Thomas Lener 1 , 2 , Mario Gimona 1 , 2 , Ludwig Aigner 1 , Verena Börger 3 , Edit Buzas 4 , Giovanni Camussi 5 , Nathalie Chaput 6 , 7 , Devasis Chatterjee 8 , 9 , Felipe A. Court 10 , Hernando A. del Portillo 11 , 12 , Lorraine O'Driscoll 13 , 14 , Stefano Fais 15 , Juan M. Falcon-Perez 16 , 17 , Ursula Felderhoff-Mueser 18 , Lorenzo Fraile 19 , Yong Song Gho 20 , André Görgens 3 , Ramesh C. Gupta 21 , 22 , An Hendrix 23 , Dirk M. Hermann 24 , Andrew F. Hill 25 , Fred Hochberg 26 , Peter A. Horn 3 , Dominique de Kleijn 27 , Lambros Kordelas 28 , Boris W. Kramer 29 , Eva-Maria Krämer-Albers 30 , Sandra Laner-Plamberger 1 , 2 , Saara Laitinen 31 , Tommaso Leonardi 32 , 33 , Magdalena J. Lorenowicz 34 , Sai Kiang Lim 35 , Jan Lötvall 36 , Casey A. Maguire 37 , Antonio Marcilla 38 , 39 , Irina Nazarenko 40 , Takahiro Ochiya 41 , Tushar Patel 42 , Shona Pedersen 43 , Gabriella Pocsfalvi 44 , Stefano Pluchino 32 , Peter Quesenberry 8 , 9 , Ilona G. Reischl 45 , Francisco J. Rivera 46 , Ralf Sanzenbacher 47 , Katharina Schallmoser 1 , 2 , Ineke Slaper-Cortenbach 48 , Dirk Strunk 49 , Torsten Tonn 50 , Pieter Vader 51 , 52 , Bas W. M. van Balkom 53 , Marca Wauben 54 , Samir El Andaloussi 52 , 55 , Clotilde Théry 7 , 56 , Eva Rohde 1 , 2 , * , Bernd Giebel 3 , *
31 December 2015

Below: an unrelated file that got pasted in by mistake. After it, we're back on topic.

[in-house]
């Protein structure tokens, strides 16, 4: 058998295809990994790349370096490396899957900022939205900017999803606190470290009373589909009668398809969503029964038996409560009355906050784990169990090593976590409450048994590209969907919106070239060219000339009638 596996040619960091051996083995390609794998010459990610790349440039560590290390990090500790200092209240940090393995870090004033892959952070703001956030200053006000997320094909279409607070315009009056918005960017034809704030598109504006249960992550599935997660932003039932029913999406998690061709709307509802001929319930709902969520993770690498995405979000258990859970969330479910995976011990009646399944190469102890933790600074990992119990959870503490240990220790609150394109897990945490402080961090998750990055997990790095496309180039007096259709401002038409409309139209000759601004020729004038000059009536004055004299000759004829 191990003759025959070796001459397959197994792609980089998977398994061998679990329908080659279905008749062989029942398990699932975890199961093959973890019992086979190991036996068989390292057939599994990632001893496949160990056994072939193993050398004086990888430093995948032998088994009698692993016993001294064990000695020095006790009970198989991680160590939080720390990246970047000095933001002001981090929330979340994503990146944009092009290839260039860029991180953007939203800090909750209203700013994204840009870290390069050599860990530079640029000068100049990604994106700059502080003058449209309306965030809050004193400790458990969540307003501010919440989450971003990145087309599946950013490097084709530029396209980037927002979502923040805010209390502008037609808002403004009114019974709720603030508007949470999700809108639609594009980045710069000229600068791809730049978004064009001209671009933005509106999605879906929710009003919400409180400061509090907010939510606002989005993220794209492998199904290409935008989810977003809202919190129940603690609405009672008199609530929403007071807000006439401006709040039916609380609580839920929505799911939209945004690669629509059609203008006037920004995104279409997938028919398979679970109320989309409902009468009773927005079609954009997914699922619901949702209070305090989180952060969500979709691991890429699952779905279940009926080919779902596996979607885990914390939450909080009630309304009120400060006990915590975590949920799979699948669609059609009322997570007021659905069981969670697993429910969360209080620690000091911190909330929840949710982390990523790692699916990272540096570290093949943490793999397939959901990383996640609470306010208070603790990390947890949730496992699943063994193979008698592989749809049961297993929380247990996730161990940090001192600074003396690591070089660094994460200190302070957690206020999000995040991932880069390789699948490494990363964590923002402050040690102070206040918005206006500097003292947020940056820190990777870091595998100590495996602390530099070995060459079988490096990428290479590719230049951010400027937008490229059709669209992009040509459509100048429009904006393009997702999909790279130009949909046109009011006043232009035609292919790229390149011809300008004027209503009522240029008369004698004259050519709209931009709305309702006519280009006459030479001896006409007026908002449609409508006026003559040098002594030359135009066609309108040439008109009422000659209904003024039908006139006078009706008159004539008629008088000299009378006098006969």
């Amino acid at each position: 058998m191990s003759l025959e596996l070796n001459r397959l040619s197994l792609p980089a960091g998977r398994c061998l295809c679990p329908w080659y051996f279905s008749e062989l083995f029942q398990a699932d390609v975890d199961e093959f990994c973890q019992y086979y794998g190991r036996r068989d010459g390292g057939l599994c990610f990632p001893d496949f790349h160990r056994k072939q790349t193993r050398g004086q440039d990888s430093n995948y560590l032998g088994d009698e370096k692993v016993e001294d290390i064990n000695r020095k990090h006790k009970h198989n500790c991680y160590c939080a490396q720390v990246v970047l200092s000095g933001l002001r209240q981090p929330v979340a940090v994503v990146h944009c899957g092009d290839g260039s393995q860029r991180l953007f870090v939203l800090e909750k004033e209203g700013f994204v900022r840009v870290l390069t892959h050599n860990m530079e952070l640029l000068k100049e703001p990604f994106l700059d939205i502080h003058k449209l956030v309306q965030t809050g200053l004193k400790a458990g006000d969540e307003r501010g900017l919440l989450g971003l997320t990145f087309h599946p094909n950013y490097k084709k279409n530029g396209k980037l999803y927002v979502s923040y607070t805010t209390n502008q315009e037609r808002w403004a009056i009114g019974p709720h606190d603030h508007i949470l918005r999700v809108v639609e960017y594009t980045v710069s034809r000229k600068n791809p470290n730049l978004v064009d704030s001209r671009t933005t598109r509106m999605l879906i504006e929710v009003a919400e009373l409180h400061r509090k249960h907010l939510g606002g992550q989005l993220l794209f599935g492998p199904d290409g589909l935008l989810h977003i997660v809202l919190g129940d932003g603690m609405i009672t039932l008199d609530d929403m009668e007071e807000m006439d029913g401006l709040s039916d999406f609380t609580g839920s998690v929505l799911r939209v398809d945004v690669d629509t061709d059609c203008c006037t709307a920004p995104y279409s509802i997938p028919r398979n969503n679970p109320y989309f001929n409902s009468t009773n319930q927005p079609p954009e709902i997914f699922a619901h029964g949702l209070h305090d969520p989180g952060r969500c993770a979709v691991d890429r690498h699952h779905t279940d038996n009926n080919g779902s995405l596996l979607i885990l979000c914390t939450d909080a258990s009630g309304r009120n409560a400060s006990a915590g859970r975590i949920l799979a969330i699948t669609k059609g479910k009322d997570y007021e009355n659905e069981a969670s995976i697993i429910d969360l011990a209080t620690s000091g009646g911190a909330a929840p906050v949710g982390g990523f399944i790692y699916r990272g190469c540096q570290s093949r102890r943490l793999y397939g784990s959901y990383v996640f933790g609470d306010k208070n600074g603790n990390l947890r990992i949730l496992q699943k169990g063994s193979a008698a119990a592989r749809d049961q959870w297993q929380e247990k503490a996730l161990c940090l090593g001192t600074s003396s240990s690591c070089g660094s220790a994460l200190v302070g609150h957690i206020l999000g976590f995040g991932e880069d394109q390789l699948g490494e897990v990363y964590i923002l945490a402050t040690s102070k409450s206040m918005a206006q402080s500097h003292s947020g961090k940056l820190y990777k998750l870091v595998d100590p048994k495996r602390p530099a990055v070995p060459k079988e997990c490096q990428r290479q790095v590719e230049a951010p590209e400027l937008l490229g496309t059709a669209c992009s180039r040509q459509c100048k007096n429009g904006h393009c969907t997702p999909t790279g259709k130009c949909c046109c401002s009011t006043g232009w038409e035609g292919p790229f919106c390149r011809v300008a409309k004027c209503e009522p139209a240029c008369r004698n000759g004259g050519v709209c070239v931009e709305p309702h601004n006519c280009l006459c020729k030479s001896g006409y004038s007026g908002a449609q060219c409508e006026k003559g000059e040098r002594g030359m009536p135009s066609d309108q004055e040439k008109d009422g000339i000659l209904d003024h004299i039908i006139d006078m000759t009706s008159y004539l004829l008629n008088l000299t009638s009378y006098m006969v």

Extracellular vesicles (EVs), such as exosomes and microvesicles, are released by different cell types and participate in physiological and pathophysiological processes. EVs mediate intercellular communication as cell-derived extracellular signalling organelles that transmit specific information from their cell of origin to their target cells. As a result of these properties, EVs of defined cell types may serve as novel tools for various therapeutic approaches, including (a) anti-tumour therapy, (b) pathogen vaccination, (c) immune-modulatory and regenerative therapies and (d) drug delivery. The translation of EVs into clinical therapies requires the categorization of EV-based therapeutics in compliance with existing regulatory frameworks. As the classification defines subsequent requirements for manufacturing, quality control and clinical investigation, it is of major importance to define whether EVs are considered the active drug components or primarily serve as drug delivery vehicles. For an effective and particularly safe translation of EV-based therapies into clinical practice, a high level of cooperation between researchers, clinicians and competent authorities is essential. In this position statement, basic and clinical scientists, as members of the International Society for Extracellular Vesicles (ISEV) and of the European Cooperation in Science and Technology (COST) program of the European Union, namely European Network on Microvesicles and Exosomes in Health and Disease (ME-HaD), summarize recent developments and the current knowledge of EV-based therapies. Aspects of safety and regulatory requirements that must be considered for pharmaceutical manufacturing and clinical application are highlighted. Production and quality control processes are discussed. Strategies to promote the therapeutic application of EVs in future clinical studies are addressed.